On Tuesday, New Yorkers will vote to elect a new mayor. All signs indicate that Democrat Bill de Blasio will win comfortably over his Republican opponent Joe Lhota.
The election will have a massive effect on the trajectory of NYC's public schools. Mayor Bloomberg has helped open quality charter schools, closed failing schools and implemented an A-through-F system to grade school performance. In contrast, Bill de Blasio would roll back every single education priority that Bloomberg has championed for the past 12 years.
A National Review columnist sees the Bloomberg education system as being accountable to results. It's not perfect, but it is an improvement over what the mayor inherited. The columnist is worried that Bill de Blasio would take NYC's schools in the wrong direction:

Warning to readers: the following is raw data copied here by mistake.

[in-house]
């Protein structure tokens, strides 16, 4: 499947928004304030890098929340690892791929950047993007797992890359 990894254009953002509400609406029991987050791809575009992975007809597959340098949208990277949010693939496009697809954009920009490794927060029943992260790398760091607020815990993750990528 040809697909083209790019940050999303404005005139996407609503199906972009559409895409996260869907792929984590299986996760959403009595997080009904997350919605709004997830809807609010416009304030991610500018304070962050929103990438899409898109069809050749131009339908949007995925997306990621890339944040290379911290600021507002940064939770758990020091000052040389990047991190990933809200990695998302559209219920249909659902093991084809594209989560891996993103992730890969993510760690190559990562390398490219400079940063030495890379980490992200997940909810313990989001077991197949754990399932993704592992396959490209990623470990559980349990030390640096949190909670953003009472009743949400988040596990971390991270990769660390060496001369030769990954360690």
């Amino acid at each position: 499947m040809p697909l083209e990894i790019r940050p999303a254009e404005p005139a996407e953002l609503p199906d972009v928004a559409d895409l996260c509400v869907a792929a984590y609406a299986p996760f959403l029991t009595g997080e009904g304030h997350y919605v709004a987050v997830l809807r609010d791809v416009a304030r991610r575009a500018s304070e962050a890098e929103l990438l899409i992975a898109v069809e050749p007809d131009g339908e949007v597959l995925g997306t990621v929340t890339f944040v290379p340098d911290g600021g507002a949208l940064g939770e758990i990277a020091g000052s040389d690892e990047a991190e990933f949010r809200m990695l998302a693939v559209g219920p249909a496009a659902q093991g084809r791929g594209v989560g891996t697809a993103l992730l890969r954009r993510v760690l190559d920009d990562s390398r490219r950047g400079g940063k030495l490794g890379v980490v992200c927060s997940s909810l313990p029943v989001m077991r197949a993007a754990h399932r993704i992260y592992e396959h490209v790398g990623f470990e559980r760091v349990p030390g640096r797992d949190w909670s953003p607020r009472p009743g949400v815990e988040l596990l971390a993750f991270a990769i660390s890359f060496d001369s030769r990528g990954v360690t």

New York City, of course, is also home to some bad charter schools. It is home to some bad district schools, too, despite gains under Bloomberg. But the good news is that the current model has a way to grade and then close underperforming schools in both categories.
And isn't that the best solution of all? Allow students more options to attend high-quality schools, including charter schools; treat good charter schools equally with traditional district schools in terms of facility use; and shut down underperforming schools. Bloomberg's system isn't perfect, but it has made important steps. Bill de Blasio would do well to take note: If he follows up on his current rhetoric, he risks taking New York's schools a giant step back.